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I made a script adding cubemap reflections for all materials with specular maps


MirceaKitsune
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I recently saw discussion about PBR materials being added to Doom3BFG with folks also talking about it on Discord. One of the things I always wanted from PBR is proper reflections, especially in a way that works on all FM's new and old without requiring changes (eg: new light entities). Lack of proper reflections is one of the biggest limitations we still have, leaving us with mere boring specular reflections lacking any detail.

While currently we can't have things like metallicity or per-pixel roughness, not even the ability to use the skybox or player camera feed as a reflection map, we do have a generic cubemap used only on windows and a few special textures. So the thought itched me: What if we could make every material with a specular map also blend a cubemap reflection? I've done Linux batch scripts for complex tasks before, so after lots of searching (and dealing with DOS era line terminations getting in the way) I managed to create a bash script that will do just that!

This 50 line script will detect all materials with a specular map, inject a customized cubemap reflection, then repack everything. It scans every material in TDM thus it changes all map textures models and entities alike, everything gets modified to benefit from this. Modifications are NOT made to the official pk4 files, instead a single pk4 named Z-tdm_materials_cubemap.pk4  is generated to override the old defs, you can revert at any time simply by removing this one file. The cubemaps are subtly blended in without using extra vertex / fragment shaders which should have minimal performance impact, they also respect the bump map of the material and are deformed by it... each cubemap is masked by the specular map which gives it a close feel to PBR, materials without a specularity texture are considered rough and remain unchanged. Simply download the script and use it in your TDM folder, you'll need either Linux or a bash environment on Windows (untested):

material_cubemaps.sh

#!/bin/bash 
# Add cubemap reflections to all TheDarkMod materials containing specular maps
# Use sub(/\r$/,"") to fix DOS line termination, https://stackoverflow.com/questions/45772525/why-does-my-tool-output-overwrite-itself-and-how-do-i-fix-it

# Unpack all materials
mkdir "temp"
for f in *.pk4; do
	unzip -o $f "materials/*" -d "temp"
done
mv "temp/materials" "temp/mtr"
mkdir "temp/materials"
cd "temp/mtr"

# Inject cubemap code into all materials with specular maps, the reflection is masked by specular intensity
# First ensure the file contains at least one definition that need to be modified to avoid needless repacking
for f in *.mtr; do
	awk '{
		sub(/\r$/,"")
		if($1 == "specularmap" && $2 != "_black" && $2 != "")
			exit !f
	}' "$f"
	if [ $? == 1 ]; then
		awk '{
			sub(/\r$/,"")
			print $0
			if($1 == "specularmap" && $2 != "_black" && $2 != "") {
				print ""
				print "	// Cubemap reflection for specularity"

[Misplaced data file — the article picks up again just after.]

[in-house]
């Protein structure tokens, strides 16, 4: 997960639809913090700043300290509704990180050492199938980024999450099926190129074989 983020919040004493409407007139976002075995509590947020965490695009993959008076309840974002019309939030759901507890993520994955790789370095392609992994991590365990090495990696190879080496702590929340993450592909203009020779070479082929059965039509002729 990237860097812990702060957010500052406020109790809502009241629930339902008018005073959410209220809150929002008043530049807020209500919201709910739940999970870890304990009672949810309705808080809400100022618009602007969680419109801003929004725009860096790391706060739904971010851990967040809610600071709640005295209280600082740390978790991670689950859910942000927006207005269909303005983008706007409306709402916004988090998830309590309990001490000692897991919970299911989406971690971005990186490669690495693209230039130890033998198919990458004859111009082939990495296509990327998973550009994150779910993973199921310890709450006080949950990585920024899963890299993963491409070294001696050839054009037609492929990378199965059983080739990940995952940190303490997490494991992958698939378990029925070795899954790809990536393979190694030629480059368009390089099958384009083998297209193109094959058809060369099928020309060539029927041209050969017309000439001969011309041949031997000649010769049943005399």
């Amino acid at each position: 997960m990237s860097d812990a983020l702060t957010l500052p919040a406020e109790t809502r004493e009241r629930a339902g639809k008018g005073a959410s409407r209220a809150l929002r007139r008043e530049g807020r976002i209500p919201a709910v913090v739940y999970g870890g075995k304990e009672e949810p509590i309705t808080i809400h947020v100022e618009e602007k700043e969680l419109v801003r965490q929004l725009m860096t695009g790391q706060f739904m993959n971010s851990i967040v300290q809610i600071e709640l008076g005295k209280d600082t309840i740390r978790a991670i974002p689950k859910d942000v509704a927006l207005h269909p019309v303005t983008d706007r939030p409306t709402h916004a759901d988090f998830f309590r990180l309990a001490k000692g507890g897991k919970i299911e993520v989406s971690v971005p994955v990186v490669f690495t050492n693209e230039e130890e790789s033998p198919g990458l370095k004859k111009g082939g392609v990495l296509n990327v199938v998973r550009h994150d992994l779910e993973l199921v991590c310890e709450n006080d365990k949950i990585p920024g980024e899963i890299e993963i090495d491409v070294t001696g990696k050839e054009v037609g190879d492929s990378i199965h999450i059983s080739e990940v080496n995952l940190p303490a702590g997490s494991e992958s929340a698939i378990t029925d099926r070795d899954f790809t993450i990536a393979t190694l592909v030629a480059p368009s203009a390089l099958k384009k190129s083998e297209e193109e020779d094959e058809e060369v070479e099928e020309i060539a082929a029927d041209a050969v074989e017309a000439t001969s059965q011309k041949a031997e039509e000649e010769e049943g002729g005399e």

print "	{"
				print "		maskcolor"
				print "		map makealpha(" $2 ")"
				print "	}"
				print "	{"
				print "		blend		gl_dst_alpha, gl_one"
				print "		maskalpha"
				print "		cubeMap		env/gen3"
				print "		texgen		reflect"
				print "	}"

			}
		}' "$f" > "../materials/$f"
	fi
done

# Pack modified materials
cd ".."
zip -r "../Z-tdm_materials_cubemap.pk4" "materials"
rm -r "../temp"

At the moment I haven't done a full comparison and only tried it out on a map I'm working on: It's possible I might do my next TDM stream with this on which will allow others to see it better. From what I'm noticing it's pretty much perfect: Very subtle and doesn't disrupt visually, it does improve realism in a lot of cases as you move around and see the shine... given the texture is almost always masked and distorted by bump you don't feel the reflection is ugly and fake but it feels natural. Currently this is here as a mod for players that wish to use it... not gonna lie part of me is tempted to suggest it be considered for 2.11, it's definitely an improvement to having no reflections at all until a better method is found. Please try it out and share your own thoughts and images, below are a few screenshots I took during my first test to confirm it works as expected.

vB38BC8.jpg

bbXnH9R.jpg

RRmRBQh.jpg

kQvqaVZ.jpg

msmqiWj.jpg

iw25SNq.jpg

Md8DhcU.jpg

g8ZqSnw.jpg

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Here's a bunch of comparisons from other FM's which I did recently. Hard to find spots where the results are obvious in an image, it's very subtle but very good where you do see it.

Spoiler

mvntajC.jpg

TMbRhUj.jpg

Spoiler

yXnSoOL.jpg

GV8WVds.jpg

Spoiler

8XhRGUF.jpg

vbLIZRr.jpg

Spoiler

hNHO0Jd.jpg

TdZSYhU.jpg

Some bonus ones better showing the effect on guards and ice and some models:

adAr71i.jpg

nC9GkbQ.jpg

9BnOTvF.jpg

Dzofqum.jpg

Also here's the pk4 for TDM 2.11 Beta 5 in case anyone has issues with the script, just drop it in the base darkmod directory. It should be rebuilt after every update of course.

Z-tdm_materials_cubemap.pk4

 

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Please don't take this negative - maybe I'm just too dumb and blind - I don't see any difference anywhere except the bath tub. This makes me wonder if this even noticeable while playing the game. What exactly were you aiming for? Beware I'm not an expert 😁

"Einen giftigen Trank aus Kräutern und Wurzeln für die närrischen Städter wollen wir brauen." - Text aus einem verlassenen Heidenlager

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6 hours ago, SeriousToni said: